INCREASED EFFICIENCY OF MAMMALIAN RBCs


1)Absence of mitochondria increases the efficiency as RBCs cannot respire or carry out any metabolic activities so these cannot use oxygen. Hence all oxygen they carry is transported to tissue and not utilized.

2)Absence of other organelles like endoplasmic reticulum and centriole increases the space in the cytoplasm which is used to pack more amount of haemoglobin.

3)Absence of nucleus provides more space in RBCs for haemoglobin, so that the molecules can transport more oxygen.

4)RBCs do not divide and have a life span of 120 days hence centriole and other organelles are not needed. They are constantly replaced by new RBCs after that.

5)RBCs do not carry out any metabolic activities like storage or condensation of any molecule which saves energy as well as oxygen.

6)RBCs having a small size and biconcave shape helps them to flow through their capillaries in a single file.

7)Large surface area of RBCs provides more amount of diffusion of gases.






1)SHAPE Circular and biconcave Round and irregular Irregularly shaped,small and fragmented
2)OCCURRENCE OF NUCLEUS Do not contain nucleus Have distinct nucleus Do not conain nucleus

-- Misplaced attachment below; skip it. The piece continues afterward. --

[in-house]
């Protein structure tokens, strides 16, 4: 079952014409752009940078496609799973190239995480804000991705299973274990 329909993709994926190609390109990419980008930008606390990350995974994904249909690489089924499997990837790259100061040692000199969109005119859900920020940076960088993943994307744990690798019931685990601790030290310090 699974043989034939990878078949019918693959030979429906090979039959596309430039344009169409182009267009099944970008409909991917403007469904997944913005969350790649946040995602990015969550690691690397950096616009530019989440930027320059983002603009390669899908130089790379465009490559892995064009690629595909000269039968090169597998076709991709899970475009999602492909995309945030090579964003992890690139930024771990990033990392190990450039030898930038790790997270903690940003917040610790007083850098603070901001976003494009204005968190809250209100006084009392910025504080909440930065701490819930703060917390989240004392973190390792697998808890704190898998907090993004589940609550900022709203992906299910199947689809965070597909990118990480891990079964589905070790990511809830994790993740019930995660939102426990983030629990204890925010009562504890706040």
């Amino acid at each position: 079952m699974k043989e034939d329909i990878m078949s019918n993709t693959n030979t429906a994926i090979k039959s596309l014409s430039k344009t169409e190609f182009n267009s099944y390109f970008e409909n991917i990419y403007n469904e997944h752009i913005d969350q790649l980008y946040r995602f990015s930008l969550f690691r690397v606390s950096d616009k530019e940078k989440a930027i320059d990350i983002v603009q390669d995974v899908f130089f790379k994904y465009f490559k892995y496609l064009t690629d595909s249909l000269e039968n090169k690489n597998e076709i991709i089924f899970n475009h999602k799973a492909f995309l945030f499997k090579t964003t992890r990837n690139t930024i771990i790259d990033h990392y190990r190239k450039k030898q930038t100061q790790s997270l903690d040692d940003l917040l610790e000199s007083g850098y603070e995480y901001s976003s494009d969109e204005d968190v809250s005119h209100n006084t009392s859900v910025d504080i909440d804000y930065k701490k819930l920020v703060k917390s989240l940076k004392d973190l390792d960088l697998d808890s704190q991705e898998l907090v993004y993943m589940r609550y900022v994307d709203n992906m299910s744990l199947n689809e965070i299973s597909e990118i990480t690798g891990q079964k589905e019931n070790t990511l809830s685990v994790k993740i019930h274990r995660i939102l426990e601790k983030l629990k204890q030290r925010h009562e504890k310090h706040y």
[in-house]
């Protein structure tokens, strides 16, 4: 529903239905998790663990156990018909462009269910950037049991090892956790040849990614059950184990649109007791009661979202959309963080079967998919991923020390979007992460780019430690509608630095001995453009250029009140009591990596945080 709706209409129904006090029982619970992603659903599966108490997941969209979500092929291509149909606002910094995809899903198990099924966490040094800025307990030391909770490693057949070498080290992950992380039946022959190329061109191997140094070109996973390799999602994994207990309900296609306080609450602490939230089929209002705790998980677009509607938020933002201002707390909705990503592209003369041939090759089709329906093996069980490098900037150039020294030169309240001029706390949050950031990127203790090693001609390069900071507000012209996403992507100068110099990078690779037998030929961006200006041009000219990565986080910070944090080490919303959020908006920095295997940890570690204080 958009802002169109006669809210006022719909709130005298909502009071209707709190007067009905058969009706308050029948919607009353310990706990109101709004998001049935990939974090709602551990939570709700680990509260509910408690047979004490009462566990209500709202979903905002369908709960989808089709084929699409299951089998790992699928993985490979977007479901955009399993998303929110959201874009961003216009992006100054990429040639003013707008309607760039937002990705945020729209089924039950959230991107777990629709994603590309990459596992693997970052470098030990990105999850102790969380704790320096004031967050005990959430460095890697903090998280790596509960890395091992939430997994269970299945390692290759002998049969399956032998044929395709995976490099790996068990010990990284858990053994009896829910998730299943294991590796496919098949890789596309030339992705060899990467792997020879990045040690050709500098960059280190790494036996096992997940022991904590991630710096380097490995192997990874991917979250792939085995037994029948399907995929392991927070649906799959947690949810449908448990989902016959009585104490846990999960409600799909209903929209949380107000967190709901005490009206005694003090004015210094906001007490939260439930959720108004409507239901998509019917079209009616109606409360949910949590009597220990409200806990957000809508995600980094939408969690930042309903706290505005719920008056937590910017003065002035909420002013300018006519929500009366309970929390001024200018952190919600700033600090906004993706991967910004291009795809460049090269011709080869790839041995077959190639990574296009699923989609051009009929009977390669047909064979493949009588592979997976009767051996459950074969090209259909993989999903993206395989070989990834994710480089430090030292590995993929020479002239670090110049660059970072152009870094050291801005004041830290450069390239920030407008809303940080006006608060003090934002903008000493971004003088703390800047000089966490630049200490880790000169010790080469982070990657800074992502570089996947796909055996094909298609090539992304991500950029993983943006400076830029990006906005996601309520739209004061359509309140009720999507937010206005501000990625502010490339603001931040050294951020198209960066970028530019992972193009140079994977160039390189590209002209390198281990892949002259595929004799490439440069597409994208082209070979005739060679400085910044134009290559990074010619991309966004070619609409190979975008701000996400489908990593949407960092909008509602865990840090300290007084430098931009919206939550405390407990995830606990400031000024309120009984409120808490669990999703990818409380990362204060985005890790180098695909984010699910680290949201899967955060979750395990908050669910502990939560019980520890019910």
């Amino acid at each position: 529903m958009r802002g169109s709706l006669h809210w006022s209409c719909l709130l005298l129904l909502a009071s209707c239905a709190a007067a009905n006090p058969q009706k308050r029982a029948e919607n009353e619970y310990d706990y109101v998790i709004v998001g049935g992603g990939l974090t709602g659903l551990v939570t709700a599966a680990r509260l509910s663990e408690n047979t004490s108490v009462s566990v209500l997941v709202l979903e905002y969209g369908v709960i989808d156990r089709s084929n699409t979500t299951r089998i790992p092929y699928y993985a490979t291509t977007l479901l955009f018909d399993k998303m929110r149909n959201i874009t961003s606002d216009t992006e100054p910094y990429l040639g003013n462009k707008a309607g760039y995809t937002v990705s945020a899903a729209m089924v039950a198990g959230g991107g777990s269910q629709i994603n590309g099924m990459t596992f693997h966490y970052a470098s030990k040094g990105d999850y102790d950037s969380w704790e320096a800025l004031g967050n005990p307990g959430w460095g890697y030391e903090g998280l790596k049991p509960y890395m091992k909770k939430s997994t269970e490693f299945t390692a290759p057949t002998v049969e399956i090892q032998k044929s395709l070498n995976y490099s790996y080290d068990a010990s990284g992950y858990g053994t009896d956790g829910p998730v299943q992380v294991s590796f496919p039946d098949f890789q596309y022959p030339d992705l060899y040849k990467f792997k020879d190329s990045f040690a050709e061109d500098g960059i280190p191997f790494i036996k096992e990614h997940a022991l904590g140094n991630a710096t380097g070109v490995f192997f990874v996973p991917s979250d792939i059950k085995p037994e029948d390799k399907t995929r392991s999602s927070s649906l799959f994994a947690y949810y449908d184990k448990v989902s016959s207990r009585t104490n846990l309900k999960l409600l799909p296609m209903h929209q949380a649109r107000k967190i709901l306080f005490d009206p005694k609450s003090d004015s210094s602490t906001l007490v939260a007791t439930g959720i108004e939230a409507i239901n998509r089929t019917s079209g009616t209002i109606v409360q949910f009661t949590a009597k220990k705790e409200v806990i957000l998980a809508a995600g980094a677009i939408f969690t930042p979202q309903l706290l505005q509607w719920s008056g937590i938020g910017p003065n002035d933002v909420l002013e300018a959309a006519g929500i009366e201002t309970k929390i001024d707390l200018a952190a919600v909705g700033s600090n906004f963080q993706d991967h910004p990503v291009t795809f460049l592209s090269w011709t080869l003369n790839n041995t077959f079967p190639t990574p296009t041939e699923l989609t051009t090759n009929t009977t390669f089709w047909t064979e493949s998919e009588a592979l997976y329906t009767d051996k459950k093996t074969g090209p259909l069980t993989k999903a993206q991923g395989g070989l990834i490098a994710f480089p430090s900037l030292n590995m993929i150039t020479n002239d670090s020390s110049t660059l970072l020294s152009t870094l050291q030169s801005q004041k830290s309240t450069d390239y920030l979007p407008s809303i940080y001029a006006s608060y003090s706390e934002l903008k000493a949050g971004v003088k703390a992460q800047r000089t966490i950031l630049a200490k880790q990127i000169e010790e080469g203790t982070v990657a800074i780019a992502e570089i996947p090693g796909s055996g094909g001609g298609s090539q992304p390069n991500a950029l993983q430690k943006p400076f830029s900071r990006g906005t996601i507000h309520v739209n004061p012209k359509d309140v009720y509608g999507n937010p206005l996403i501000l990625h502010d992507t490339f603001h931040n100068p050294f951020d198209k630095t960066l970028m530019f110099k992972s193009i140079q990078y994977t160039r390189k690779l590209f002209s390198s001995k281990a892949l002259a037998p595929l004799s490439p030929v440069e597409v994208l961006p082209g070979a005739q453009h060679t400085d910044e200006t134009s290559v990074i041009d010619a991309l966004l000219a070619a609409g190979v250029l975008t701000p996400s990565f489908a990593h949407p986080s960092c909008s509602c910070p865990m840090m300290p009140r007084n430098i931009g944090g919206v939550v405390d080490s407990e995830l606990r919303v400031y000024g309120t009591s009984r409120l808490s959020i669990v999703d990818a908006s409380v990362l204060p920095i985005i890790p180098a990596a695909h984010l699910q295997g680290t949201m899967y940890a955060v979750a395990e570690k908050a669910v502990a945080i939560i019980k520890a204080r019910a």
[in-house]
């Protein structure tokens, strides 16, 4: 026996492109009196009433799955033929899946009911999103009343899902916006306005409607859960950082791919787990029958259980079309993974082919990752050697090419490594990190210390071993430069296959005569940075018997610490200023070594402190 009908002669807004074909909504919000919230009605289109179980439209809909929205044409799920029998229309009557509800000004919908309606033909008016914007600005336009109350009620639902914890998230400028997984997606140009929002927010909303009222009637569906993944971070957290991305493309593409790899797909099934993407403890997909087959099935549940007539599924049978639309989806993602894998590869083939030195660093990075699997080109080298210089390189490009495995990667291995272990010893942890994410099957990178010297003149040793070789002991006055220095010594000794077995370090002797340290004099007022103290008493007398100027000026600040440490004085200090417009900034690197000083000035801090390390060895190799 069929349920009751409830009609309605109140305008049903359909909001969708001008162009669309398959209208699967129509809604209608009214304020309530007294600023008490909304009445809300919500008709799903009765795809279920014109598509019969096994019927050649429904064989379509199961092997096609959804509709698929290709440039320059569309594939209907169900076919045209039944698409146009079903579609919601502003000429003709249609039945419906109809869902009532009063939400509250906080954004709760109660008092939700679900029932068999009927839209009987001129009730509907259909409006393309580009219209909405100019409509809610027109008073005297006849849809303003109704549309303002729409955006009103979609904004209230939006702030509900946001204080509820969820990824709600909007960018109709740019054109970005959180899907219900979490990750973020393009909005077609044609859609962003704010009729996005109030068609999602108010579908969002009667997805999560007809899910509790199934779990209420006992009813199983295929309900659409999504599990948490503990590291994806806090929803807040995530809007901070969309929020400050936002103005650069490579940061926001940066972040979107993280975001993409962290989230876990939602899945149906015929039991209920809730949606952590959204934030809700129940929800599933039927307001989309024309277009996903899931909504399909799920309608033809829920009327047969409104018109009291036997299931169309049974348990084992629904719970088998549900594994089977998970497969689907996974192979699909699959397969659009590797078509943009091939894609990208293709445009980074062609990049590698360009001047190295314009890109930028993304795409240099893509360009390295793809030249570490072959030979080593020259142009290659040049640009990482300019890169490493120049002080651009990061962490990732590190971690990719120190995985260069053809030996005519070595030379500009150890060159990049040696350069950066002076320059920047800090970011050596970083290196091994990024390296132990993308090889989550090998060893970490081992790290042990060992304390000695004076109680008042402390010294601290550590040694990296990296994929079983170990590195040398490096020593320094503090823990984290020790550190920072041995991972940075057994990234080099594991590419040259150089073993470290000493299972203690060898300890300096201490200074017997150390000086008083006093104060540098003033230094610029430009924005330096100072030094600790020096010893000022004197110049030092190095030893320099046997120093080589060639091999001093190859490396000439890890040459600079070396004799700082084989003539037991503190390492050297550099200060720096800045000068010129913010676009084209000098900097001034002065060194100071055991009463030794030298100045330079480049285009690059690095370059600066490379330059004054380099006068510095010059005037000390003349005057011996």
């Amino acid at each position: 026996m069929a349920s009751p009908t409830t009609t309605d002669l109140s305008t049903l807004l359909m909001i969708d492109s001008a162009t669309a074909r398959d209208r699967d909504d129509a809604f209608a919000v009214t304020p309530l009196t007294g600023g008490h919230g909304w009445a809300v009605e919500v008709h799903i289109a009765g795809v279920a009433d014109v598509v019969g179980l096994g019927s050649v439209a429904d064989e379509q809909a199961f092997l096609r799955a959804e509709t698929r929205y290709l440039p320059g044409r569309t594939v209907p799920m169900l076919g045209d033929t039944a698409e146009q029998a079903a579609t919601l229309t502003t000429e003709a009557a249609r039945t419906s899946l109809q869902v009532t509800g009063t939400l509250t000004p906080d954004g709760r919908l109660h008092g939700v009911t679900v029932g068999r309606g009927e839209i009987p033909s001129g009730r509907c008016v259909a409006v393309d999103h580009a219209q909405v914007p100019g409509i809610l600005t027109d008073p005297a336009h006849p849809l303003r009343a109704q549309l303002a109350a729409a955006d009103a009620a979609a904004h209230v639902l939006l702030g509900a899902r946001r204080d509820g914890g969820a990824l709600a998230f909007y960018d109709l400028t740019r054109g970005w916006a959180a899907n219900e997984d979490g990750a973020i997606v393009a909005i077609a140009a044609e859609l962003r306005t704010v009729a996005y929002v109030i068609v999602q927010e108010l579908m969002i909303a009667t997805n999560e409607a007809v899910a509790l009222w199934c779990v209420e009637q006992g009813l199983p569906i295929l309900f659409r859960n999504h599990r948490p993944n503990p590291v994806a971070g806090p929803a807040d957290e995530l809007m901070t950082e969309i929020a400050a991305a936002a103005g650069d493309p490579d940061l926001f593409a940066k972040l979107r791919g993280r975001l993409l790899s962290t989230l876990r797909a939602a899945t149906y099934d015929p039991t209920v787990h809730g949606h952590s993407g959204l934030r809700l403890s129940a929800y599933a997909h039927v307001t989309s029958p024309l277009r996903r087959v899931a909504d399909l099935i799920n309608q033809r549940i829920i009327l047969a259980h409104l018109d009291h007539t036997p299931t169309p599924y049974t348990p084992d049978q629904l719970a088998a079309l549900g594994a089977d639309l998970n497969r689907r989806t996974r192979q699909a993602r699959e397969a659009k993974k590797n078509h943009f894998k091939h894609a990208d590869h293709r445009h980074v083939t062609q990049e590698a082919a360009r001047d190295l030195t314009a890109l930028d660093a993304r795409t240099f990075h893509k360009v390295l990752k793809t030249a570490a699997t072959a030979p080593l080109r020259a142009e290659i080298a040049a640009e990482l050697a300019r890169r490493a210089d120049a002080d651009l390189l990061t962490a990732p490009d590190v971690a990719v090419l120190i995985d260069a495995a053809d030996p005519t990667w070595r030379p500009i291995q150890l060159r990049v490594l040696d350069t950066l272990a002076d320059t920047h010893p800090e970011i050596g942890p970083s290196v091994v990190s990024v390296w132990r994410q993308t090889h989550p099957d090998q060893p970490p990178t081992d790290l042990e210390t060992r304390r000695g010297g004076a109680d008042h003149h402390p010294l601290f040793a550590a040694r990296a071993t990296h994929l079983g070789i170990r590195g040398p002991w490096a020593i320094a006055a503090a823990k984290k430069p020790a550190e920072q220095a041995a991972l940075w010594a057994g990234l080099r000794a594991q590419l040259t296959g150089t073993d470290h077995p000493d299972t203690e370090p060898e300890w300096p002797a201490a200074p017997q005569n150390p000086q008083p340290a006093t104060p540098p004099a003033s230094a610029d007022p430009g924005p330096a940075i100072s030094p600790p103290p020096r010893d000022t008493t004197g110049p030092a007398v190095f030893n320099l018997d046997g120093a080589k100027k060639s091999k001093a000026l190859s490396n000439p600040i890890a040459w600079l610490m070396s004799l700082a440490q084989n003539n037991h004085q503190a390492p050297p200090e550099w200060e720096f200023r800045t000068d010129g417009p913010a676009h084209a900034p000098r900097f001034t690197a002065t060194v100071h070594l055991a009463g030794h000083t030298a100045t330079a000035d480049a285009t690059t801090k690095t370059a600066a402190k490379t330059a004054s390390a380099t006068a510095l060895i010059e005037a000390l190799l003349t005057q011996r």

3)COLOUR Red in colour due to presence of haemoglobin Colourless as haemoglobin is absent Colourless as haemoglobin is absent.
4)SIZE 7-8 µm in diameter 8-20µm in diametre 2-4 µm in diameter
5)FUNCTION Transport oxygen from lungs to tissues. Haemoglobin carries O2 and forms oxyhaemoglobin . hey also help in transporing CO2 from tissues to lungs. Protects the body against diseases and infections.

It helps in phagocytosis and diapedesis to kill the germs.

Helps in blood clotting.
6)NUMBER 4.5-5 million per cubic mm. 7,000-10,000 per cubic mm. 2,50,000 per cubic mm.
7)LIFE SPAN 120 days Few hours to a few days 6-8 days
8)ORIGIN Formed in red bone marrow Formed in white bone marrow Formed from fragments of large bone marrow cells.


                                                                      WHITE BLOOD CELLS

White blood cells are white due to absence of haemoglobin. It is of two types : granulocytes and agranulocytes. (CIRCULATION OF BLOOD)